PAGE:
“I love the sport and competing” said Rudman, whose eldest daughter, Ella, will be eight in October. “I intend to carry on with my maternity leave but I haven’t ruled out a return to the sport. I’ve got qualifications and experience in a variety of things, from teaching, performance coaching and mentoring to Sports Science and PR, so there are lots of options I can explore if I don’t come back to sliding.
When I set out in Skeleton I wanted to win medals in every competition I could and I was really fortunate in that I’ve been able to achieve that aim.
"My Olympic silver medal was an absolute dream moment and one which always captures the media attention but, for me, my World Championship title in St Moritz was a real highlight. It was my favourite track, the first time a British woman had won that title and I had my best supporter - my daughter Ella - there with me as well. It’s the only natural ice track we compete on and there’s a lot of British heritage there so it’s got a very unique feel to it and it was a very special place for a very special achievement.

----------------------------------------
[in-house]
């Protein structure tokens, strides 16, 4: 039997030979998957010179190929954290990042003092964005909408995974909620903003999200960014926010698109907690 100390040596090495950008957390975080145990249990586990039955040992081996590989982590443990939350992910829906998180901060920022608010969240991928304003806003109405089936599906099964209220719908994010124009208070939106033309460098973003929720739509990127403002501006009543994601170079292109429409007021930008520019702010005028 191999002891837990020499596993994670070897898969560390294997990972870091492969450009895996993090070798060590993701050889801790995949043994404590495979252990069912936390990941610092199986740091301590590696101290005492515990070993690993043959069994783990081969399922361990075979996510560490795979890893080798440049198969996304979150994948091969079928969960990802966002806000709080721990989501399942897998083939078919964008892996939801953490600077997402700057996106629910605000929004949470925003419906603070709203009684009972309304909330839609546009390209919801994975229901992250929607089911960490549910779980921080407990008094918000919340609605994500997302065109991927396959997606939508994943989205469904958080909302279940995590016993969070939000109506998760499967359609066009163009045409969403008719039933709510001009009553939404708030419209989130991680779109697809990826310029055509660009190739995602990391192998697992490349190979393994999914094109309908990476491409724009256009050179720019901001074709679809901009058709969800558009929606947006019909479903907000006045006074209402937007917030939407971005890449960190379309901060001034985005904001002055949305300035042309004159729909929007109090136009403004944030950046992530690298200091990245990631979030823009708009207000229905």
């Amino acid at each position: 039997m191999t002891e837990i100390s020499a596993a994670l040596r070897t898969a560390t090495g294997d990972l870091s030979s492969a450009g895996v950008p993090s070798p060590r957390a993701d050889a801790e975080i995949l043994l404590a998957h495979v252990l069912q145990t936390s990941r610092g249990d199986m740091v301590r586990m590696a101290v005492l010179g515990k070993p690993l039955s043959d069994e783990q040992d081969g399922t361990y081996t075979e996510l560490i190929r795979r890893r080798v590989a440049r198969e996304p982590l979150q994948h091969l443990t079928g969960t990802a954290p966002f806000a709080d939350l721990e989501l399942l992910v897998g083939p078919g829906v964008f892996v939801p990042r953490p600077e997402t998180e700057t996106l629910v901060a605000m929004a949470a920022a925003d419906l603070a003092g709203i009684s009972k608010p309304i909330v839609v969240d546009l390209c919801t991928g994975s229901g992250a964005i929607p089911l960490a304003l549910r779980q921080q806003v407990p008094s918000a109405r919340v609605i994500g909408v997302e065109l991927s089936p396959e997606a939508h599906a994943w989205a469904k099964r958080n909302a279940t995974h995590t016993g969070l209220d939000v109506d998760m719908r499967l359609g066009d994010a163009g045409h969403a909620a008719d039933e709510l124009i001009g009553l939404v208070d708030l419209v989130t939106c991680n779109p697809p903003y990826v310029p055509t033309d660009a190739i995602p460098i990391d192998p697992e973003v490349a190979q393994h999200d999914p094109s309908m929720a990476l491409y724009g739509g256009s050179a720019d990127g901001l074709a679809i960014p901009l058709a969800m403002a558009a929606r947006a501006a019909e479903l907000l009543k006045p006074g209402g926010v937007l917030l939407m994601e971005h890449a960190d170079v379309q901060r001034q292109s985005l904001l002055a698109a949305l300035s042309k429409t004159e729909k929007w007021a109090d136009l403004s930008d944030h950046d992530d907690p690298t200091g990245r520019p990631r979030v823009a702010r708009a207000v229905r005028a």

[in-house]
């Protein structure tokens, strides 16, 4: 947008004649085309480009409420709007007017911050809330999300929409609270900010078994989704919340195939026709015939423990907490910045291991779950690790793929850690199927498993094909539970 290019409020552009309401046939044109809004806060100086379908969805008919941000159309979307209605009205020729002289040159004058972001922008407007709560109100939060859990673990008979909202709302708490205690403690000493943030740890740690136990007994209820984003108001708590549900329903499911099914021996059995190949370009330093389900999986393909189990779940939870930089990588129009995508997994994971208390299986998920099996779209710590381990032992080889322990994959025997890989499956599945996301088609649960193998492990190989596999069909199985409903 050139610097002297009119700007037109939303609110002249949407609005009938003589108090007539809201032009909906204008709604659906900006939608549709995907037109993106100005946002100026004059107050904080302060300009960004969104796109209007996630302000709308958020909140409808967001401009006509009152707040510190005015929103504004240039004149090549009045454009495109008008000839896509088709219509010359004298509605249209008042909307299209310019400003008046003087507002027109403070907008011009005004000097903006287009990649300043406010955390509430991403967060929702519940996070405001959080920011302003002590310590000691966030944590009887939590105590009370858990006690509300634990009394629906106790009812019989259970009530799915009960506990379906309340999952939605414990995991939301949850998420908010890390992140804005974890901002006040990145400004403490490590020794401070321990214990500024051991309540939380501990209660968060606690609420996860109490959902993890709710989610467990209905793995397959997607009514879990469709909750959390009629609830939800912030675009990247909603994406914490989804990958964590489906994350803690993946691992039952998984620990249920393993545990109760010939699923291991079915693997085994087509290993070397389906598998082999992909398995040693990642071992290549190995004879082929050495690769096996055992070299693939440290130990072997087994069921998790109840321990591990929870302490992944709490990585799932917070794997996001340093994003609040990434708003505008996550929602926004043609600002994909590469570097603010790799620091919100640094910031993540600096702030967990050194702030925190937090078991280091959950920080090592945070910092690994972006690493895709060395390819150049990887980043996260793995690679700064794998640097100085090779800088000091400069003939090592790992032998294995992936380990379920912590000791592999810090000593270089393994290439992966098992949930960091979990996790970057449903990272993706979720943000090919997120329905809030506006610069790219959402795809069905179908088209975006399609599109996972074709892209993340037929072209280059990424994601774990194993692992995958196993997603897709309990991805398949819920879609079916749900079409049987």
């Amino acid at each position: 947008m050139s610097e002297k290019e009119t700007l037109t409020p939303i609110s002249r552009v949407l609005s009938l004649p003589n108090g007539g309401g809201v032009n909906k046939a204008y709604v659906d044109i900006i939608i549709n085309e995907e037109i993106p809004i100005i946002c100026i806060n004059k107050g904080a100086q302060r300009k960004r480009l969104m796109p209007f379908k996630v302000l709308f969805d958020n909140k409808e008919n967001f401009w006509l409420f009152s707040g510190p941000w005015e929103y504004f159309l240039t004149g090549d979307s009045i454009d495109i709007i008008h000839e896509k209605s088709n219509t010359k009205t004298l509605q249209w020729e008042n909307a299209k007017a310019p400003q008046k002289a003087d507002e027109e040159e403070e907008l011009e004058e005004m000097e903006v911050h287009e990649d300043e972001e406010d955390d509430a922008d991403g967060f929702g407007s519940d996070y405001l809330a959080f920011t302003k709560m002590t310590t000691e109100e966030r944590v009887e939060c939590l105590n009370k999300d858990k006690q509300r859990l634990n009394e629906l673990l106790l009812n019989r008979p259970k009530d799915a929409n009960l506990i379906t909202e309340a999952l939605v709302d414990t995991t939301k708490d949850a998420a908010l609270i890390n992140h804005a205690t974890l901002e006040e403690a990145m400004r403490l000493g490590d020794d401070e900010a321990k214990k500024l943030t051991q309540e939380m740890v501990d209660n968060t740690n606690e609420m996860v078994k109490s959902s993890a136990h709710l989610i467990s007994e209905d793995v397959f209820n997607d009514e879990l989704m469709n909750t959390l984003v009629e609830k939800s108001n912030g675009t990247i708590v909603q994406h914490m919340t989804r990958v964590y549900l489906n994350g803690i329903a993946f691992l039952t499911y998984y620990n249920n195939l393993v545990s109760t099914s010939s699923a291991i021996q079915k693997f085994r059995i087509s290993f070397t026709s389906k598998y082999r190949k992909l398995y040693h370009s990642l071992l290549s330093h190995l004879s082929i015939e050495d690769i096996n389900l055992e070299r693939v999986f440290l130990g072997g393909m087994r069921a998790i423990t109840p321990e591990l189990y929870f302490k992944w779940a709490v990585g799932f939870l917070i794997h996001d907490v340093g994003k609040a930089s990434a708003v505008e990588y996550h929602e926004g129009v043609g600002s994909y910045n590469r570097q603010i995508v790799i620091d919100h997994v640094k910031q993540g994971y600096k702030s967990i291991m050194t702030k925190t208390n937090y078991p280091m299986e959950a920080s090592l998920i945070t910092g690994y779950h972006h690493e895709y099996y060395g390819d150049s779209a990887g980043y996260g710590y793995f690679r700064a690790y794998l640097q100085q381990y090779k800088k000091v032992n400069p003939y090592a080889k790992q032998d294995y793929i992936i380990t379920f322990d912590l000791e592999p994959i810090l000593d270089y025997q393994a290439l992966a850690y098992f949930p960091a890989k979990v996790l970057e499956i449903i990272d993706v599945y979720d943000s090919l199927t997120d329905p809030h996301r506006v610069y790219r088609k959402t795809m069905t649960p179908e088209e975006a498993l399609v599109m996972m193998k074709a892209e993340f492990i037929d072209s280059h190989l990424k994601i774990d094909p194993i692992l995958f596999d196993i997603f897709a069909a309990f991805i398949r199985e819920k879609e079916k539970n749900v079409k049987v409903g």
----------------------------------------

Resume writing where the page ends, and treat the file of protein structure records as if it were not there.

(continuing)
“The overall World Cup title was the hardest one to win because you have to be really consistent over the course of the season. That’s really tough when you have to take into account injury niggles, illness, extensive back-to-back travel, the different types of track and the weather and so forth.
“In my last five years I haven’t been out of the podium places in the overall World Cup and that’s a really great achievement for me. It’s always nice to win something and to hold a trophy or a medal but I was very keen to enjoy longevity of high performance in my career and I’m really, really proud of that. To have been mixing it with the very best year after year and to have been on the podium for the amount of time I have is very special.”
“Shelley took British Skeleton to another level,” added Schmid. “She performed at the highest level time and time again and her achievements were sensational.